Gina McKee

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Gina McKee
Born Georgina McKee
(1964-04-14) 14 April 1964 (age 51)
Peterlee, County Durham, England
Occupation Actress
Years active 1979–present
Spouse(s) Kez Cary (m. 1989)

Georgina "Gina" McKee (born 14 April 1964)[1] is an English actress. She has appeared in Our Friends in the North (1996), The Lost Prince (2003) and The Forsyte Saga (2002); as Bella in the film Notting Hill (1999); and as Caterina Sforza in the Showtime series The Borgias.

Early life[edit]

McKee was born in Peterlee, County Durham, the daughter of a coal miner.[2] She grew up in her birthplace as well as in nearby Easington and Sunderland. Her first experience of acting occurred in her final year at primary school where her teacher finished the school week off with improvisations.[2] Seeing a poster in a shoeshop window for a new youth drama group, McKee and her friends decided to attend, initially not seriously but later becoming enthusiastic.[2] It led to McKee's first professional appearance, working on Tyne Tees children's series, Quest of Eagles.[2]

From the age of 15, McKee spent three summers in London with the National Youth Theatre.[2] After completing her A-Levels at East Durham College, she decided, with her parents' blessing, to apply to drama schools rather than art college. However, she was rejected by Bristol Old Vic Theatre School, London Academy of Music and Dramatic Art and the Central School of Speech and Drama.[2]


McKee began her career in TV with several small background roles including a part on the Lenny Henry Show. She made her film debut in 1988 when she had a small role in the Ken Russell film The Lair of the White Worm which co-starred Hugh Grant. In 1996 she played Mary in the BBC drama Our Friends in the North, a role for which she won three Best Actress awards in 1997: the British Academy Television Award, the Royal Television Society Award and the Broadcasting Press Guild Award.[3] McKee appeared in several episodes of the Chris Morris spoof current affairs show, Brass Eye (1997, 2001), as reporter Libby Shuss.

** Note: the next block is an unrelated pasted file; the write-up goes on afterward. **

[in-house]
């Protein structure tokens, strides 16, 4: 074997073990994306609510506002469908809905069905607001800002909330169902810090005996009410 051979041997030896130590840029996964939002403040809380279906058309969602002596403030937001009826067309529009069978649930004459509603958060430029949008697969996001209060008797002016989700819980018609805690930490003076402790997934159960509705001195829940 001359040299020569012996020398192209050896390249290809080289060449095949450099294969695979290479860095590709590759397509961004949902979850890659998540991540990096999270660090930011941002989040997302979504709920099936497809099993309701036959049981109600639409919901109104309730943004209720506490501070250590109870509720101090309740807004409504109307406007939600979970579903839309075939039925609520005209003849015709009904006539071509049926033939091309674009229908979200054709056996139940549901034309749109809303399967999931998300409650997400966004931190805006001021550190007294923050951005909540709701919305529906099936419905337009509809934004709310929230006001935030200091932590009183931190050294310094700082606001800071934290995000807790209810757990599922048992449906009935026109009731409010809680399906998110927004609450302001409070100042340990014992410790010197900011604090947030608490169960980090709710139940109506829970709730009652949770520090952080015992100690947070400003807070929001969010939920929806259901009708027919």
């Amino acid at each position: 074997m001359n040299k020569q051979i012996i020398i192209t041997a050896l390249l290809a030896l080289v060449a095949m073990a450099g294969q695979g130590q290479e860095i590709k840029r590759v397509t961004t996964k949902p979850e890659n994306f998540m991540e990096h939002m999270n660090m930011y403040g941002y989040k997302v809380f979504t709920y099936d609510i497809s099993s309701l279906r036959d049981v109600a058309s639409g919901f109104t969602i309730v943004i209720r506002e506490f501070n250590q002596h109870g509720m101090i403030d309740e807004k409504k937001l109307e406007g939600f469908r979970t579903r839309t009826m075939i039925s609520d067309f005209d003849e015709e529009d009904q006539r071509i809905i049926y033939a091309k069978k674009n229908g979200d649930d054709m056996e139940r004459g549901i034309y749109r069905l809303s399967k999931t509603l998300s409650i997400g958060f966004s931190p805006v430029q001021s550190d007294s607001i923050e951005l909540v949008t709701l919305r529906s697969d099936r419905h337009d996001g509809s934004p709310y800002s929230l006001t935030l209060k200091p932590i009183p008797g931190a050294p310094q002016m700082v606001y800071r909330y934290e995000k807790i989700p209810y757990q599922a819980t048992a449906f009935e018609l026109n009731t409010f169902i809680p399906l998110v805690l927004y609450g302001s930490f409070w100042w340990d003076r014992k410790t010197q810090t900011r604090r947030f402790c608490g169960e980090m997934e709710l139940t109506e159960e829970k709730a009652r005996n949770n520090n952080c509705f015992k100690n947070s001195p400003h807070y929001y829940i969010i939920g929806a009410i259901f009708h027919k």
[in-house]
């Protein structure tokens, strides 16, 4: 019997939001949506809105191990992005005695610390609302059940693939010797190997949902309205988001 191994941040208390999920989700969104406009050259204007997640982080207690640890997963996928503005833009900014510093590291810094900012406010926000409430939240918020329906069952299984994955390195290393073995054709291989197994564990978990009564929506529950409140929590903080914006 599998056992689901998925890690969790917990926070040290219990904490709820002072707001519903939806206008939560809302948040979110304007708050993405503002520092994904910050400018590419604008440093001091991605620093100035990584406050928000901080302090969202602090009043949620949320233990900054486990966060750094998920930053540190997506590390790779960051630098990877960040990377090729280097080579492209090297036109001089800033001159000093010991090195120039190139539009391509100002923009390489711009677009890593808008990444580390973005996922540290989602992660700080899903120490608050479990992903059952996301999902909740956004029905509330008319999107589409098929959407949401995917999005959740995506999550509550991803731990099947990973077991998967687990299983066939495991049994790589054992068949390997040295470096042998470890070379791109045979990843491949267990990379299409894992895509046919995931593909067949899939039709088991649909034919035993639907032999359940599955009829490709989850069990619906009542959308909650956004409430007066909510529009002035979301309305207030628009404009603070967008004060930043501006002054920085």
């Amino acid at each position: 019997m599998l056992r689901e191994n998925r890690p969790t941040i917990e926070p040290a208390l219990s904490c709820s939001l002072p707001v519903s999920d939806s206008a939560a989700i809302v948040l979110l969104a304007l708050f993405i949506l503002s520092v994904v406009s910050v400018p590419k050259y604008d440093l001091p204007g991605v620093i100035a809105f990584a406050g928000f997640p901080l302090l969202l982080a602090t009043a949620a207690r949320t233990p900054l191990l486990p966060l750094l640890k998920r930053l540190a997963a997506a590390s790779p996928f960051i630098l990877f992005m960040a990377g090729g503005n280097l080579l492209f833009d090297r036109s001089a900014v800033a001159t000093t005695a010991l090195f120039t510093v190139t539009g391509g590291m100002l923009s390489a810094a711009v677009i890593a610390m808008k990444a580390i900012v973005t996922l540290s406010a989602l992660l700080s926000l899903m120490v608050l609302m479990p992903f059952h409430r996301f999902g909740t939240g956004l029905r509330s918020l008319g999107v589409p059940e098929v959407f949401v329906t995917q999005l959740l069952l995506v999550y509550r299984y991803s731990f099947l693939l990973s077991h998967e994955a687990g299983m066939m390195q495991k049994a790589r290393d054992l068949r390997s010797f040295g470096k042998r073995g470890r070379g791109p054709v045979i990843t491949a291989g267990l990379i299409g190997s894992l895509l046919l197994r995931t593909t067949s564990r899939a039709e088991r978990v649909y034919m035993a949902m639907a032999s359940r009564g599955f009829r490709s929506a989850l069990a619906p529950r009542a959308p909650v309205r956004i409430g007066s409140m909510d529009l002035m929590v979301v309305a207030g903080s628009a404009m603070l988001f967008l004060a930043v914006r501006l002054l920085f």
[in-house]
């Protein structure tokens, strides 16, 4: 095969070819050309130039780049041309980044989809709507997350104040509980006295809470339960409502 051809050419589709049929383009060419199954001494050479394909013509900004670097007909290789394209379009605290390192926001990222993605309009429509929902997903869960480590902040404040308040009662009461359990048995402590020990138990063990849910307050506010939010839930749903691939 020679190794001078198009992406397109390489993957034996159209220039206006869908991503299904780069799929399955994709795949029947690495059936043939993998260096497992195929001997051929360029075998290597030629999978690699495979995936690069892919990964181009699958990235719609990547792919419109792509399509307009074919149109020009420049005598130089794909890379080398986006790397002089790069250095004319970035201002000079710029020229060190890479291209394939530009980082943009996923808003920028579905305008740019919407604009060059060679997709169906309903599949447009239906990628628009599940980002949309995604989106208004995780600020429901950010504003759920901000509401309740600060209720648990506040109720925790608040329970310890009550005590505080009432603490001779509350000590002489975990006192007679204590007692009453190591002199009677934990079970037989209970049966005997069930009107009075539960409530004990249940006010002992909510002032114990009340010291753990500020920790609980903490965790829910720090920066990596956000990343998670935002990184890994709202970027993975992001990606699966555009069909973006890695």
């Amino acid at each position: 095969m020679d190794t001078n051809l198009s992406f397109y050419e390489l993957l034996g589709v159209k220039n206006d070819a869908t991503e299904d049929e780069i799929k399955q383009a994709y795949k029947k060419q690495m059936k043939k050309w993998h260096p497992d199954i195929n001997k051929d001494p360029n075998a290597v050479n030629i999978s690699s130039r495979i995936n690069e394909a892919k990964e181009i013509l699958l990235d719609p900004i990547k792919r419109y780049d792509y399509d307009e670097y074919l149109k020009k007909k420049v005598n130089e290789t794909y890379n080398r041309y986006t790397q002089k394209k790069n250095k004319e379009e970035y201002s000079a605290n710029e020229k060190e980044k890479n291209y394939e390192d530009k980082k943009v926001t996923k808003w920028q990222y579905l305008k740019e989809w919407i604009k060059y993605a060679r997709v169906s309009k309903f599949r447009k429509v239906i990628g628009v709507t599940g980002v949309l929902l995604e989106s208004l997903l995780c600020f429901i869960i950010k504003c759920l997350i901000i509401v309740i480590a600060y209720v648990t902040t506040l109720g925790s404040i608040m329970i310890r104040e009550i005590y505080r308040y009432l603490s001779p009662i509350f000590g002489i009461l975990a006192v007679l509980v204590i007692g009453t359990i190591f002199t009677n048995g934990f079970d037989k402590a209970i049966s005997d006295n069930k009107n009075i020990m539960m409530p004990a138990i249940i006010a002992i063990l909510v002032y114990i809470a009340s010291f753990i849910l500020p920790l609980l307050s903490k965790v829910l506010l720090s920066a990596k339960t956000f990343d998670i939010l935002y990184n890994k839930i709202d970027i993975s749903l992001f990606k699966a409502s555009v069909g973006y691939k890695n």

McKee's theatre credits include Harold Pinter's The Lover and The Collection at the Comedy Theatre in London.

In 2008 she appeared in the BBC drama Fiona's Story and a West End revival of Chekhov's Ivanov.[4] In 2010, she appeared as Goneril in the Donmar Warehouse revival of King Lear, directed by Michael Grandage and starring Derek Jacobi. She received an Olivier Award nomination for Best Supporting Actress for her performance.[5] She also played the mother of a deaf teenager in BBC TV's thriller, The Silence, opposite Genevieve Barr.

Personal life[edit]

McKee has been married to Kez Cary since 1989; they live in East Sussex, England. She has been a vegetarian since 1982.[6]

In 2002, McKee was awarded an Honorary Doctorate of Arts from the University of Sunderland, receiving the honour alongside footballer Niall Quinn.[7][8]




Theatre credits[edit]

References and notes[edit]

  1. ^ DoB correct. (not 1961) birth indexes show birth registered 2nd quarter (April, May, June) 1964 in Hartlepool, mother's maiden name = "Turnbull"
  2. ^ a b c d e f Lane, Harriet; "'I had nothing to lose'", 30 November 2008 (Retrieved: 1 August 2009)
  3. ^ Jones, Alice; "Who's that girl?", 16 September 2008 (Retrieved: 1 August 2009)
  4. ^ a b c Taylor, Paul; "First Night: Ivanov, Wyndham's Theatre, London", 18 September 2008 (Retrieved: 1 August 2009)
  5. ^
  6. ^ Norman, Neil; "My favourite table: Actress Gina McKee at Rasa, London", 25 March 2007 (Retrieved: 1 August 2009)
  7. ^ "Honorary Graduates" (Retrieved: 1 August 2009)
  8. ^ "Football veteran receives honorary degree", 15 July 2002 (Retrieved: 1 August 2009)
  9. ^ Ellen, Barbara; "Pale and interesting", 27 August 2000 (Retrieved: 1 August 2009)
  10. ^ Morrison, Blake; "This is your life", 29 September 2007 (Retrieved: 1 August 2009)
  11. ^ Eyre, Hermione; "Ministry of offence: Armando Iannucci takes on the White House", 12 April 2009 (Retrieved: 1 August 2009)
  12. ^ Eyre, Hermione; "Fiona's Story, BBC 1", 7 September 2008 (Retrieved: 1 August 2009)

External links[edit]